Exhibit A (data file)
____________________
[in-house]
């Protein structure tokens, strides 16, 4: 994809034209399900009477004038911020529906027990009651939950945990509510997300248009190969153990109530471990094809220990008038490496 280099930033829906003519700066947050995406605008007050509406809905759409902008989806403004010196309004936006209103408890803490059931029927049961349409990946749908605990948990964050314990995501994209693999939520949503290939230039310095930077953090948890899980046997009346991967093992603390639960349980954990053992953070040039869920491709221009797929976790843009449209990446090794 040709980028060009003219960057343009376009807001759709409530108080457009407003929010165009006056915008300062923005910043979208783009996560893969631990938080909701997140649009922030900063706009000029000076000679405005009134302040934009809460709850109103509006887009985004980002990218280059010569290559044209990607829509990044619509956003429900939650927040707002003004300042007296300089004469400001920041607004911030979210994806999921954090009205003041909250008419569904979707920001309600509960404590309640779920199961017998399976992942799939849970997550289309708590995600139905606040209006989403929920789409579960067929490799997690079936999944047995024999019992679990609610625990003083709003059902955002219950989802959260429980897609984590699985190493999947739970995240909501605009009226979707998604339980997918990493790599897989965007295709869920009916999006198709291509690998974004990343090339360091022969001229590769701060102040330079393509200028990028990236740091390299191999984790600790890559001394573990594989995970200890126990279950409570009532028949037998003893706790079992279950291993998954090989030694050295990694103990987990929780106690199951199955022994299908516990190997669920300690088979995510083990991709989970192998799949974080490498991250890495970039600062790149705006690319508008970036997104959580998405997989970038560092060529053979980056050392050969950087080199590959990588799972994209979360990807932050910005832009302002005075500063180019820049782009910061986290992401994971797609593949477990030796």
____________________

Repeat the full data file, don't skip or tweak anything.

[in-house]
């Protein structure tokens, strides 16, 4: 994809034209399900009477004038911020529906027990009651939950945990509510997300248009190969153990109530471990094809220990008038490496 280099930033829906003519700066947050995406605008007050509406809905759409902008989806403004010196309004936006209103408890803490059931029927049961349409990946749908605990948990964050314990995501994209693999939520949503290939230039310095930077953090948890899980046997009346991967093992603390639960349980954990053992953070040039869920491709221009797929976790843009449209990446090794 040709980028060009003219960057343009376009807001759709409530108080457009407003929010165009006056915008300062923005910043979208783009996560893969631990938080909701997140649009922030900063706009000029000076000679405005009134302040934009809460709850109103509006887009985004980002990218280059010569290559044209990607829509990044619509956003429900939650927040707002003004300042007296300089004469400001920041607004911030979210994806999921954090009205003041909250008419569904979707920001309600509960404590309640779920199961017998399976992942799939849970997550289309708590995600139905606040209006989403929920789409579960067929490799997690079936999944047995024999019992679990609610625990003083709003059902955002219950989802959260429980897609984590699985190493999947739970995240909501605009009226979707998604339980997918990493790599897989965007295709869920009916999006198709291509690998974004990343090339360091022969001229590769701060102040330079393509200028990028990236740091390299191999984790600790890559001394573990594989995970200890126990279950409570009532028949037998003893706790079992279950291993998954090989030694050295990694103990987990929780106690199951199955022994299908516990190997669920300690088979995510083990991709989970192998799949974080490498991250890495970039600062790149705006690319508008970036997104959580998405997989970038560092060529053979980056050392050969950087080199590959990588799972994209979360990807932050910005832009302002005075500063180019820049782009910061986290992401994971797609593949477990030796």